A Little Guide to the Rain in Seoul
I'm sure all of us know how to use an umbrella and get around their town in the rain. You look out for puddles and wear proper gear. But it seems surviving the rainy streets of Seoul, can add on a few more challenges. I've come to realize these nuances over the course of living here four years, and thought I would share them with you. Not as a way to complain about life here, but just to divulge my observances. Here we go...
1. Puddles and Splashes:
I've noticed quite often that puddles seem to accumulate on one side of a sidewalk. When this happens you of course want to avoid them, and so end up trying to steer around them. Generally, I have come to see that puddles are random throughout the walking experience, and some can be surprisingly deeper than others.
Splashes can occur if you walk really close to the edge of the sidewalk where it meets the road. People driving their cars don't seem to really notice the big splash they make when they glide past the side walk. This causes whoever is standing there to get a soaking that can occur from knee down, depending on your height. Because I've noticed other people getting soaked and heard tales from colleagues, I've learned to stay closer to the other edge of the sidewalk. In addition to this, you might want to stay a few feet behind the edge of the sidewalk when waiting for the pedestrian light to turn green. Cars turning right certainly are closer to the edge and can't help but cause a splash.
2. Umbrella Etiquette:
In America, even when I lived in San Francisco, people tried their best to give you and your umbrella room. It's a tricky thing to walk down a crowded street with an umbrella hovering above your head that makes the width of you more round. Ever since living in Korea I have experienced the daunting challenge of trying not to get bashed in by other folk's umbrellas. I don't think they mean it intentionally, but people here certainly don't try to avoid you and your umbrella. Now, this is not all the time, as I do experience the occasional dodging of each other's umbrella.
But the typical case is that your umbrella will bump with others and you can sometimes be hit on the shoulder or head by the edge of them. Certainly, it's tricky business to have lots of people get through a crowded and narrow sidewalk, with umbrellas in hand and not have a few collisions.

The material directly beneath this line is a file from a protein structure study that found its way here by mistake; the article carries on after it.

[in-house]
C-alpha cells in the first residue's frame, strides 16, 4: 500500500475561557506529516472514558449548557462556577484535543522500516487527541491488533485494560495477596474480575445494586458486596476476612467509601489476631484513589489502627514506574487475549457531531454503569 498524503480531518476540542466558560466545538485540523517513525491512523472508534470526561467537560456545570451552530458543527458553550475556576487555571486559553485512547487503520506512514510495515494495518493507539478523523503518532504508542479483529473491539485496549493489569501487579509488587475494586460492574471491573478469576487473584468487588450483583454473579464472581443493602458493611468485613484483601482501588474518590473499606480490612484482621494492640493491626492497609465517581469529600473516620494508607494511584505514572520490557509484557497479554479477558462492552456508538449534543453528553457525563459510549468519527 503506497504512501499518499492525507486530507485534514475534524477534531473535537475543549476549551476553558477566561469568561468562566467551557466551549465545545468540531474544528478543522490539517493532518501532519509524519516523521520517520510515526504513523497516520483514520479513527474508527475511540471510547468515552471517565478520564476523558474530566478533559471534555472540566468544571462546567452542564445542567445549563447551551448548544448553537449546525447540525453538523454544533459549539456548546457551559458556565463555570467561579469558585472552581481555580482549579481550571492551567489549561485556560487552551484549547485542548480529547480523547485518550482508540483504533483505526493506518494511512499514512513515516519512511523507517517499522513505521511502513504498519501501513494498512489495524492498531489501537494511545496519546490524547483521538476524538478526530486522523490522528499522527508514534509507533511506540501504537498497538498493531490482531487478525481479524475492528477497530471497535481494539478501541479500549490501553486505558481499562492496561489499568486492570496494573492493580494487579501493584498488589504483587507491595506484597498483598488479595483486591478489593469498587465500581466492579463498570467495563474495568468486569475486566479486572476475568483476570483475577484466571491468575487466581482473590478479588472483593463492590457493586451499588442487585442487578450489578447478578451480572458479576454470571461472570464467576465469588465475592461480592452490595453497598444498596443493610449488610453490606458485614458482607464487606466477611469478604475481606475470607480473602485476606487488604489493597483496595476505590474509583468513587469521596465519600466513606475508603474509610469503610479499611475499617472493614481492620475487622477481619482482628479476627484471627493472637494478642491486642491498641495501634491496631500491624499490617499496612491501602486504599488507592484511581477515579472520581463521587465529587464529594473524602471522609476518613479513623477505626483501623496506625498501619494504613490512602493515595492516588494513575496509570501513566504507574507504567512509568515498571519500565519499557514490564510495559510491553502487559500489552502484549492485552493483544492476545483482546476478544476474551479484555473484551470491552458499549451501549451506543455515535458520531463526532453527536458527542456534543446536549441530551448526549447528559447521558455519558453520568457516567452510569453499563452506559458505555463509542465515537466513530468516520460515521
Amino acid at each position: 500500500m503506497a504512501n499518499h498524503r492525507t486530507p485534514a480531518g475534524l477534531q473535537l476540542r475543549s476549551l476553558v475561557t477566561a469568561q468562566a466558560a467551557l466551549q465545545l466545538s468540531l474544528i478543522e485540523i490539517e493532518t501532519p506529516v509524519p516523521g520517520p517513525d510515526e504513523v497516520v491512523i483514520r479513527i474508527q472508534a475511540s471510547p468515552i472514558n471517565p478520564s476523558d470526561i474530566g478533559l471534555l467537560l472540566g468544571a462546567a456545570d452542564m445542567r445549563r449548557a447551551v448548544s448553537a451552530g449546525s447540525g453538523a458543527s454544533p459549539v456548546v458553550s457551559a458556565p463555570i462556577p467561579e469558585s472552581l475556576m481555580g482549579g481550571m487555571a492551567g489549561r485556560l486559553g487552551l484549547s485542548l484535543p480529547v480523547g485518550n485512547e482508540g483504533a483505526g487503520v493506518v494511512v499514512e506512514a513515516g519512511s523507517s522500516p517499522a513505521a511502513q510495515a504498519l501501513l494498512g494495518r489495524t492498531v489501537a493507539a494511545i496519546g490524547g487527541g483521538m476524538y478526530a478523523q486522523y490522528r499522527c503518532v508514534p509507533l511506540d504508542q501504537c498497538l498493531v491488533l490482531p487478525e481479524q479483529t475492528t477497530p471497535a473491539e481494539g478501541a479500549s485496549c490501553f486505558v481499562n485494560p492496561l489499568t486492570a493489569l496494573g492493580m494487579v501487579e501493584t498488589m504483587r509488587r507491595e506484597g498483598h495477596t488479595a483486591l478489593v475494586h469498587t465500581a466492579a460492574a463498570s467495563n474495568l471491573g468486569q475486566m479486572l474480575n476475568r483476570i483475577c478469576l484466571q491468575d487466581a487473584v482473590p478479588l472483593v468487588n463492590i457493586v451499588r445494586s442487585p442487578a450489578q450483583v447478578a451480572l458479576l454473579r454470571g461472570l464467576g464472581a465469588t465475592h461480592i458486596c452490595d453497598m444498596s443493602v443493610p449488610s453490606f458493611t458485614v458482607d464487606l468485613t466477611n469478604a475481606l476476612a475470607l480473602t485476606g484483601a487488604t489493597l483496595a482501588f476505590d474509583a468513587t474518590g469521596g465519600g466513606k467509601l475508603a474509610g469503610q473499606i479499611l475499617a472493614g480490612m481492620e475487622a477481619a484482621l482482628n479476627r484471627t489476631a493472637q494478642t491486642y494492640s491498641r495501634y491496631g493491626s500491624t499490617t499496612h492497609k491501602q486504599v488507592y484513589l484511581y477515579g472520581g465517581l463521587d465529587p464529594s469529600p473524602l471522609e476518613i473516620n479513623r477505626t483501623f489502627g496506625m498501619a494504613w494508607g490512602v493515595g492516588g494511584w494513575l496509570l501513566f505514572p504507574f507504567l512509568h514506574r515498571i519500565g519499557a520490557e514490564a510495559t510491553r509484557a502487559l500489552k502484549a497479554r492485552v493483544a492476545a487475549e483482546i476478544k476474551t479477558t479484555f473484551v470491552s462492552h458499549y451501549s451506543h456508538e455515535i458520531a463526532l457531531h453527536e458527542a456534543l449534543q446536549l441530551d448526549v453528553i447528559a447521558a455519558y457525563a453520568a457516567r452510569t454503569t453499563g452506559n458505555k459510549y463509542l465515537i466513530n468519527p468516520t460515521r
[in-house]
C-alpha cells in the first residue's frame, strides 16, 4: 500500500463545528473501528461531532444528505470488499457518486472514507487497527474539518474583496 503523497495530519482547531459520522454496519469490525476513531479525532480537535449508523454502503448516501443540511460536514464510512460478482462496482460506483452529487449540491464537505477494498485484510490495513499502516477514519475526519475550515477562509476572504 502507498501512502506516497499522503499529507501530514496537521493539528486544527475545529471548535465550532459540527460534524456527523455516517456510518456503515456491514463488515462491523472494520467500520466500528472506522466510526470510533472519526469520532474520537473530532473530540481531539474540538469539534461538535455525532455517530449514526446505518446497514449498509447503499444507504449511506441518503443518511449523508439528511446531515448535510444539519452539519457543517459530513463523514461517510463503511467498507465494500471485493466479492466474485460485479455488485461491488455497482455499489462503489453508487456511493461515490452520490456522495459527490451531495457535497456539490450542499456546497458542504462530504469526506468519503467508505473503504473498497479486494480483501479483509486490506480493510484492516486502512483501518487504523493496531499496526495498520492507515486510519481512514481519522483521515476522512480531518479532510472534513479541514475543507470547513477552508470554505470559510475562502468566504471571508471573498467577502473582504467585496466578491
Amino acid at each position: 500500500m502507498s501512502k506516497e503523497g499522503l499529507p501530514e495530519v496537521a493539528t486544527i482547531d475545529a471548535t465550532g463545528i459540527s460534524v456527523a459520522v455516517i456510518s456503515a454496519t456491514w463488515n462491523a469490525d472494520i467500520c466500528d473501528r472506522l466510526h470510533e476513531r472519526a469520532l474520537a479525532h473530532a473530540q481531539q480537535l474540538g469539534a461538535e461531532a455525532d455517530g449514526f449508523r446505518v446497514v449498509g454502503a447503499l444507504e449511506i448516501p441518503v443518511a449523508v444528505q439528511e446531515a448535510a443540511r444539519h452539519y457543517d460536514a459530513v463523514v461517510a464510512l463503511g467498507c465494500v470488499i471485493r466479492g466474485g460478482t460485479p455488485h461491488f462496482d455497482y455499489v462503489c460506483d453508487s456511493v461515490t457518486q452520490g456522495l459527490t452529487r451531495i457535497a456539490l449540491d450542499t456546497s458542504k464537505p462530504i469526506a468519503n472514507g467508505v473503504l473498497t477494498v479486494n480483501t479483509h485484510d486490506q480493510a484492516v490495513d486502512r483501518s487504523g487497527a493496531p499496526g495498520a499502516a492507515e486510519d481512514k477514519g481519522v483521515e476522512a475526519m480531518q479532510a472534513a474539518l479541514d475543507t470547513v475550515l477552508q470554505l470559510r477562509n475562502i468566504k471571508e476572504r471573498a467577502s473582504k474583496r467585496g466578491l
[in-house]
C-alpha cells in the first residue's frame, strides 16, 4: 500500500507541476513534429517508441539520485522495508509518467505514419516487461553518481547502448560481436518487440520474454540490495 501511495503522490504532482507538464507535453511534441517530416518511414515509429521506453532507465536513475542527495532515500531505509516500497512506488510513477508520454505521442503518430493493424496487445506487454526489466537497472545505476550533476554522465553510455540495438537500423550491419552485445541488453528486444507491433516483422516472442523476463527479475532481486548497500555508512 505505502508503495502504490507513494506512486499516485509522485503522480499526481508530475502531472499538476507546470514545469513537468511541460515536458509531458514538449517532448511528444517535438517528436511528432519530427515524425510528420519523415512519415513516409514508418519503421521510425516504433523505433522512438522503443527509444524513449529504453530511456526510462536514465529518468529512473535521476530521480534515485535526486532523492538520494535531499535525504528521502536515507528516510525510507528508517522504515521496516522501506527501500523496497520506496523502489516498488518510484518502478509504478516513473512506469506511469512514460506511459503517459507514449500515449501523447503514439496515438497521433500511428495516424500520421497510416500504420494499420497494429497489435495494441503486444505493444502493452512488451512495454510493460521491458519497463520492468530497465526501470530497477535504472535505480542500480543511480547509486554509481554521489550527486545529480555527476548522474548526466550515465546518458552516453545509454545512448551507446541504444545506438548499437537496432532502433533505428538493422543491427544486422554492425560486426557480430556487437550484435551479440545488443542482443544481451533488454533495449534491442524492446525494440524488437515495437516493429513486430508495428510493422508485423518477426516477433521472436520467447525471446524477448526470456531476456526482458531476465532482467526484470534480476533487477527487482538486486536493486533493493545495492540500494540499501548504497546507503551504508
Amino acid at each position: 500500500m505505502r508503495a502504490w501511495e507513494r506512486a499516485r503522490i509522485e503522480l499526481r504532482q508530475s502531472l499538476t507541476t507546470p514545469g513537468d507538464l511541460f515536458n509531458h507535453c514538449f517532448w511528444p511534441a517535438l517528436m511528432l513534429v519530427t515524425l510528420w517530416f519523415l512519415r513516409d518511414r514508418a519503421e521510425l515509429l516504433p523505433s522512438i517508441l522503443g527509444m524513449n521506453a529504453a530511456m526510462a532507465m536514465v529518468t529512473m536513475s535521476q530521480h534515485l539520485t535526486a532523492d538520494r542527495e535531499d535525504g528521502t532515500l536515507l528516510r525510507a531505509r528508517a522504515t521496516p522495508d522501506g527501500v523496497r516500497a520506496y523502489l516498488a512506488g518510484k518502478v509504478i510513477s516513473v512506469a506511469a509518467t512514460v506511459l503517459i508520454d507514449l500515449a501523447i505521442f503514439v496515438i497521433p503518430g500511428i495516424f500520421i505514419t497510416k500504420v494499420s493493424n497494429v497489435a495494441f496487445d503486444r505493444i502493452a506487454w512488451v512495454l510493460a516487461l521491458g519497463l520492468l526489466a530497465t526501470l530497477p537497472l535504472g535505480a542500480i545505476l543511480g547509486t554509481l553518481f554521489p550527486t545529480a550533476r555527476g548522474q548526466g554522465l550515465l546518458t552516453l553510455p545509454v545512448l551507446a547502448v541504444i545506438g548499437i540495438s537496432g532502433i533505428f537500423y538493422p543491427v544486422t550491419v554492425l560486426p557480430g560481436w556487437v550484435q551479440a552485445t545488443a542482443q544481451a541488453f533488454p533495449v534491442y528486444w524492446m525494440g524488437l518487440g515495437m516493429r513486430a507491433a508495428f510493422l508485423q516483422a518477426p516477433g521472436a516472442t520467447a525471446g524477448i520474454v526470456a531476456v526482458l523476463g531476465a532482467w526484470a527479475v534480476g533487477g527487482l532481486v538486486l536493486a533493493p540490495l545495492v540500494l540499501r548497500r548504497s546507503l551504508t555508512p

My advice is to be hyper aware and cautious. Also think about your height and in this case I find being shorter than most people here to my advantage. I can just lower my umbrella a little and glide underneath everyone.
In the past year or so fancy-rain-footwear has become more prevalent in these parts. I'm talking about rain boots.
Otherwise, it seems difficult to figure out a pair of shoes that will get you through the day without your feet getting soaked. It's not just the rain that falls down on them, the general sidewalk ends up being it's own mini-splash zone. When it rains in the heat of the summer I usually just truck by, wearing sandals and dry off my feet once inside.
4. Bus and Taxi Embarking and Exiting:
As with the challenging umbrella dodging, getting on or off a bus can be tricky as well. As you know, busses in Korea don't wait for you to take your time folding up your umbrella or getting it ready for when you want to get off. You have to be quick, no matter what the weather is like. This means you often get a little soaked entering a bus or exiting it.
What I find also happens is that if you walk past a bus stop, and there happens to be a bus unloading people. That those people will pop open their umbrellas in your direction. So watch out!
Also I could add how it's tricky to keep your soaked umbrella from touching yourself or others while clinging on to the bus or train. Thankfully some places you visit along the way have plastic covers.
Let's hope the rain this summer won't be as drenching as last years (seen above). When no matter what umbrella or shoes you wore made a difference. However, I'm thinking Seoul is very prepared now just in case this happens again.
Rain, Rain...go away...or stay...or linger...